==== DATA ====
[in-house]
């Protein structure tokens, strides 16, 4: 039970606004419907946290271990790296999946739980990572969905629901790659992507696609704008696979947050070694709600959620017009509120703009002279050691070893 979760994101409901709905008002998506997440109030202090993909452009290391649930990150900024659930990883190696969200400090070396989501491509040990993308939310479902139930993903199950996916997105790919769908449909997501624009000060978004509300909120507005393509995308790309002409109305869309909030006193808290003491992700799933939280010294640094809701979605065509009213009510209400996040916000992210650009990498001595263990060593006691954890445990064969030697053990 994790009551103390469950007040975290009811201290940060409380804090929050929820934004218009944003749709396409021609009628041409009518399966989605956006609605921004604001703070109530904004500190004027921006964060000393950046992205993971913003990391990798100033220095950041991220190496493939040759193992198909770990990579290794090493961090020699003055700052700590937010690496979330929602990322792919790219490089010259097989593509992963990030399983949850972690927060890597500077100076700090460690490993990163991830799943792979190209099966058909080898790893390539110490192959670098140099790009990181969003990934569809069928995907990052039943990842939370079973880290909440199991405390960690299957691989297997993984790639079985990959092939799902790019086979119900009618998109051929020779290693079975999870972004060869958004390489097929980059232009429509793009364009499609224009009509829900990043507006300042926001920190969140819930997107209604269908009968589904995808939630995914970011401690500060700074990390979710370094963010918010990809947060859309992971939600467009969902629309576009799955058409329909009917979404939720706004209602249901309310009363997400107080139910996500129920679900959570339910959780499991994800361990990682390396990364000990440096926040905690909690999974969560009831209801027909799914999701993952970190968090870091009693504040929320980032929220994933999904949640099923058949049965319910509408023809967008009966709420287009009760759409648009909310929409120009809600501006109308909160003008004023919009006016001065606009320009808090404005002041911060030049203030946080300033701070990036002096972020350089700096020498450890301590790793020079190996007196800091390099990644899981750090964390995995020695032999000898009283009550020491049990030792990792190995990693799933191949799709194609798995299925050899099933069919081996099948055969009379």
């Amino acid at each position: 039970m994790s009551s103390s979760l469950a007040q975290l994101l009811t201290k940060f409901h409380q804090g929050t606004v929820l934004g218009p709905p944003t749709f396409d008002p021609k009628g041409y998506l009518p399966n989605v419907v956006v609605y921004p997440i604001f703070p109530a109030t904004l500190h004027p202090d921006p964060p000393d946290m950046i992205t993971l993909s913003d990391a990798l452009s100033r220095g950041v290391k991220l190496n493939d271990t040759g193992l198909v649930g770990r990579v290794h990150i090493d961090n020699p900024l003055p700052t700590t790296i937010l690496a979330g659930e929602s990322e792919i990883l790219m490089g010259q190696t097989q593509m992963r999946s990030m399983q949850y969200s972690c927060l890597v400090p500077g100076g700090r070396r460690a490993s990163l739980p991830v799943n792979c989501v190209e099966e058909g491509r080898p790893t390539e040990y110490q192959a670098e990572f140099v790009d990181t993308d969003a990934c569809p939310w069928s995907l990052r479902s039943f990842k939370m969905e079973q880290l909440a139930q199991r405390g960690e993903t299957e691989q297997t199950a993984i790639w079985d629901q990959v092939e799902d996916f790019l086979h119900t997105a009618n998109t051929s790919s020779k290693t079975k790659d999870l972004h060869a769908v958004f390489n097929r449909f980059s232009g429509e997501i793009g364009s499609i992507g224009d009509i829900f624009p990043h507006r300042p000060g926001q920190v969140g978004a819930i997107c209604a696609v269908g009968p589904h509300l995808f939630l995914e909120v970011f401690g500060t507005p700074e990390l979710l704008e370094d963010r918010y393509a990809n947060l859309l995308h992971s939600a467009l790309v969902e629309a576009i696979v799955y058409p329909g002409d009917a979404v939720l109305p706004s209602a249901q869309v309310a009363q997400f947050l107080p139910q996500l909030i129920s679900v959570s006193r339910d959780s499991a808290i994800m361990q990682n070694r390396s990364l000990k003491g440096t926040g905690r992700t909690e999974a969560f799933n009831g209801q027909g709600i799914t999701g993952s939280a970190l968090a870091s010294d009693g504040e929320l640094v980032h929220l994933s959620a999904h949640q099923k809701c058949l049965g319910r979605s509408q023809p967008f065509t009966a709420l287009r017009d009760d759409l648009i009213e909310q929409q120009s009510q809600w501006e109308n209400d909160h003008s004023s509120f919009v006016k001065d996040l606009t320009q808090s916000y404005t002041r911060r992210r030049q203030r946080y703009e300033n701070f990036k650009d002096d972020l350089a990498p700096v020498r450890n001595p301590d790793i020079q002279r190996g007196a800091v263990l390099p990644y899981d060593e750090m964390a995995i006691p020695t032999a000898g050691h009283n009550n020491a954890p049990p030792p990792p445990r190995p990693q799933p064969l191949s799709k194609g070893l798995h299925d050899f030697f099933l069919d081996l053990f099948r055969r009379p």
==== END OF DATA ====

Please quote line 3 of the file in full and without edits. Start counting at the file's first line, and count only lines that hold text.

């Amino acid at each position: 039970m994790s009551s103390s979760l469950a007040q975290l994101l009811t201290k940060f409901h409380q804090g929050t606004v929820l934004g218009p709905p944003t749709f396409d008002p021609k009628g041409y998506l009518p399966n989605v419907v956006v609605y921004p997440i604001f703070p109530a109030t904004l500190h004027p202090d921006p964060p000393d946290m950046i992205t993971l993909s913003d990391a990798l452009s100033r220095g950041v290391k991220l190496n493939d271990t040759g193992l198909v649930g770990r990579v290794h990150i090493d961090n020699p900024l003055p700052t700590t790296i937010l690496a979330g659930e929602s990322e792919i990883l790219m490089g010259q190696t097989q593509m992963r999946s990030m399983q949850y969200s972690c927060l890597v400090p500077g100076g700090r070396r460690a490993s990163l739980p991830v799943n792979c989501v190209e099966e058909g491509r080898p790893t390539e040990y110490q192959a670098e990572f140099v790009d990181t993308d969003a990934c569809p939310w069928s995907l990052r479902s039943f990842k939370m969905e079973q880290l909440a139930q199991r405390g960690e993903t299957e691989q297997t199950a993984i790639w079985d629901q990959v092939e799902d996916f790019l086979h119900t997105a009618n998109t051929s790919s020779k290693t079975k790659d999870l972004h060869a769908v958004f390489n097929r449909f980059s232009g429509e997501i793009g364009s499609i992507g224009d009509i829900f624009p990043h507006r300042p000060g926001q920190v969140g978004a819930i997107c209604a696609v269908g009968p589904h509300l995808f939630l995914e909120v970011f401690g500060t507005p700074e990390l979710l704008e370094d963010r918010y393509a990809n947060l859309l995308h992971s939600a467009l790309v969902e629309a576009i696979v799955y058409p329909g002409d009917a979404v939720l109305p706004s209602a249901q869309v309310a009363q997400f947050l107080p139910q996500l909030i129920s679900v959570s006193r339910d959780s499991a808290i994800m361990q990682n070694r390396s990364l000990k003491g440096t926040g905690r992700t909690e999974a969560f799933n009831g209801q027909g709600i799914t999701g993952s939280a970190l968090a870091s010294d009693g504040e929320l640094v980032h929220l994933s959620a999904h949640q099923k809701c058949l049965g319910r979605s509408q023809p967008f065509t009966a709420l287009r017009d009760d759409l648009i009213e909310q929409q120009s009510q809600w501006e109308n209400d909160h003008s004023s509120f919009v006016k001065d996040l606009t320009q808090s916000y404005t002041r911060r992210r030049q203030r946080y703009e300033n701070f990036k650009d002096d972020l350089a990498p700096v020498r450890n001595p301590d790793i020079q002279r190996g007196a800091v263990l390099p990644y899981d060593e750090m964390a995995i006691p020695t032999a000898g050691h009283n009550n020491a954890p049990p030792p990792p445990r190995p990693q799933p064969l191949s799709k194609g070893l798995h299925d050899f030697f099933l069919d081996l053990f099948r055969r009379p």